Disabled unaware of assistive telecoms services


3 Oct 2007

Share on FacebookTweet about this on TwitterShare on LinkedInShare on Google+Pin on PinterestShare on RedditEmail this to someone

Share on FacebookTweet about this on TwitterShare on LinkedInShare on Google+Pin on PinterestShare on RedditEmail this to someone

People with disabilities are less likely than the general population to have a mobile phone or shop around when buying one, are more interested in a telecoms provider’s reputation than cost when choosing a landline and are more aware of hardware that can assist them in using telecoms products than of customer service initiatives.

Only 5pc of mobile phone users with disabilities have approached their provider directly regarding equipment or services that could aid their use of mobile phone services, a Commission on Communications Regulation (ComReg) survey has revealed.

The survey, carried out by Amarach, found that just 27pc of people with disabilities shopped around to compare prices of operators when looking for a mobile compared with a figure of 41pc for the overall population. Use of prepaid mobile phones is also higher among people with disabilities at 87pc compared with 73pc for the overall population. Some 67pc of mobile users with disabilities have a subscription compared with 85pc in the general population.

Some 44pc of people with disabilities said they thought special equipment for the mobile phone is too expensive for them to purchase.

Only one in four people with disabilities use the internet, compared with a figure of nearly a half for the overall population. People with disabilities are almost half as likely as the general population to have an internet connection at home and are less likely to feel they will get one in the future. Less than 30pc are aware of assistive technologies that can help with using the internet.

Over 70pc of people with disabilities who use the internet believe it is of benefit to them in terms of accessing otherwise unavailable services, however. Internet users with disabilities use it more each week than able-bodied people.

Over 50pc of fixed-line users with disabilities were not aware of any special products, services or provisions made by operators to support their use of their landline. Awareness of items of ‘hardware’ or assistive technology was higher than that of service elements such as customer service initiatives or billing provisions by operators. Less than 10pc had approached their fixed-line provider directly seeking special services or equipment.

Some 28pc of people with disabilities cited the reputation of a fixed-line provider as important when choosing a landline, compared with 17pc of the overall population.

The survey polled 394 people with disabilities aged between 15 and 74 years of age. It covered the vision and hearing impaired, people with physical or intellectual disabilities and psychological or emotional conditions.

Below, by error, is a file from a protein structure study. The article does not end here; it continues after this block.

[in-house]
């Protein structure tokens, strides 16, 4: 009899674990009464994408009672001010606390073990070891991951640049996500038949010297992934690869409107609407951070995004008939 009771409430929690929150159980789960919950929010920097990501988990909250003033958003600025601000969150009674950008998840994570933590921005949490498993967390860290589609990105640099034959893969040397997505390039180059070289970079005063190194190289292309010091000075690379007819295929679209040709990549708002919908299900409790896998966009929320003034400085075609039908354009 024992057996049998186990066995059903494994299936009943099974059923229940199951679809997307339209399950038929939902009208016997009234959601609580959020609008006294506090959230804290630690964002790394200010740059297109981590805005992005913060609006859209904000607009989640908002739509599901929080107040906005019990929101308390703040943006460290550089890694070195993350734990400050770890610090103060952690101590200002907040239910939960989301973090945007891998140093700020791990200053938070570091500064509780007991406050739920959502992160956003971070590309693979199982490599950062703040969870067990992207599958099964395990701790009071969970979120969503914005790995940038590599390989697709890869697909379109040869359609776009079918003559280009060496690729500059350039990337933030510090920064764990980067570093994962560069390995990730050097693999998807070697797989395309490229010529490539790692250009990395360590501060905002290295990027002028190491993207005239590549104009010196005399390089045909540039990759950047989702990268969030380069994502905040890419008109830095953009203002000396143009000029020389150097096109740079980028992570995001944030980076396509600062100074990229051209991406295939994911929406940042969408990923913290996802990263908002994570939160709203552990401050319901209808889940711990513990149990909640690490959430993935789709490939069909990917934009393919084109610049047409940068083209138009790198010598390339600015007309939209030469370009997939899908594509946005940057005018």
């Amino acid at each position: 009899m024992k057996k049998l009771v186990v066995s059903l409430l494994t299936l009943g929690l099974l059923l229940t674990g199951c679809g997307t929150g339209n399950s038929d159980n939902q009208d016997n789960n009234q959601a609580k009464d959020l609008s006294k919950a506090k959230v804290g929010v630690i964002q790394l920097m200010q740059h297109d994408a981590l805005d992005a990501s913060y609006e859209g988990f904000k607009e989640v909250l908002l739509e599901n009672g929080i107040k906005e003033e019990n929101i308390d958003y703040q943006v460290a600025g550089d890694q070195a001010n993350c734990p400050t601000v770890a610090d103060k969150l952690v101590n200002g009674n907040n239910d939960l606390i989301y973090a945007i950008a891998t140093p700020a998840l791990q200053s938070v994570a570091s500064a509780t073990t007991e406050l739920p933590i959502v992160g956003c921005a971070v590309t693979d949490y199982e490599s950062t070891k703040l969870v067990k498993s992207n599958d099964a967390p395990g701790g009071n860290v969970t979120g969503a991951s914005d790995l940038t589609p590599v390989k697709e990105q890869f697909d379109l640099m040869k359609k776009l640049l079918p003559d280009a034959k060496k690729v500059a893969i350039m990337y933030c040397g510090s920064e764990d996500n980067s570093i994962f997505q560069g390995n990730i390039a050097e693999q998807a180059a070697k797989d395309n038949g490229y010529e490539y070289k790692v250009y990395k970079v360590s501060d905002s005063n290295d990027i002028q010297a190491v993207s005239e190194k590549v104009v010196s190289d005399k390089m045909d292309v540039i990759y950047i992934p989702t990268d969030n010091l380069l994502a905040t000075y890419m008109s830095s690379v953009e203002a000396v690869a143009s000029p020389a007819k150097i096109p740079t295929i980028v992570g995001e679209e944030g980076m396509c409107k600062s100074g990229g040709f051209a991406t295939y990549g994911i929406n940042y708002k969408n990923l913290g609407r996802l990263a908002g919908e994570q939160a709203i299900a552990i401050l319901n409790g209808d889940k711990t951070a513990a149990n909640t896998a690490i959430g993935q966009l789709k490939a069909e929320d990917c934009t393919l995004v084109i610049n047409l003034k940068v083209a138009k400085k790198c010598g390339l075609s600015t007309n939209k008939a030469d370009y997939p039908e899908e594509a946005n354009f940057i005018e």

In response to the findings, ComReg and the National Disability Authority (NDA) launched a consumer guide entitled ‘Phones and Broadband — a guide for people with disabilities and older people’.

The purpose of the guide is to give straightforward, accessible and useful information on the services available for people with disabilities and for older people. It includes information on services such as Textphone, which converts voice messages into text, and SMS to Speech, with allows people to listen to text messages.

The guide also provides information on accessibility features of home phones and mobile phones as well as specific information on phones that are compatible with hearing aids.

Large print, easy-to-read, braille and audio formats are available on request from both
ComReg and the NDA. An accessible electronic version is also available on www.askcomreg.ie.

“The telecommunications companies play an important role in getting information about accessible services to people with disabilities, and the NDA is pleased to see this support for people with disabilities as customers,” commented Angela Kerins, chairperson of the NDA. “Features such as being able to increase the volume on a phone, or being able to use the hearing aid compatibility feature can benefit many users, both people with disabilities and older people. Other very basic feature such as large buttons on phones can make using the phone easier.”

“Research has shown that many people with disabilities are not aware of the communications services available today and how they might benefit from their use. We believe that this consumer guide can help to raise awareness and to encourage people to take advantage of useful services,” said Mike Byrne, chairperson, ComReg.

By Niall Byrne

66

DAYS

4

HOURS

26

MINUTES

Buy your tickets now!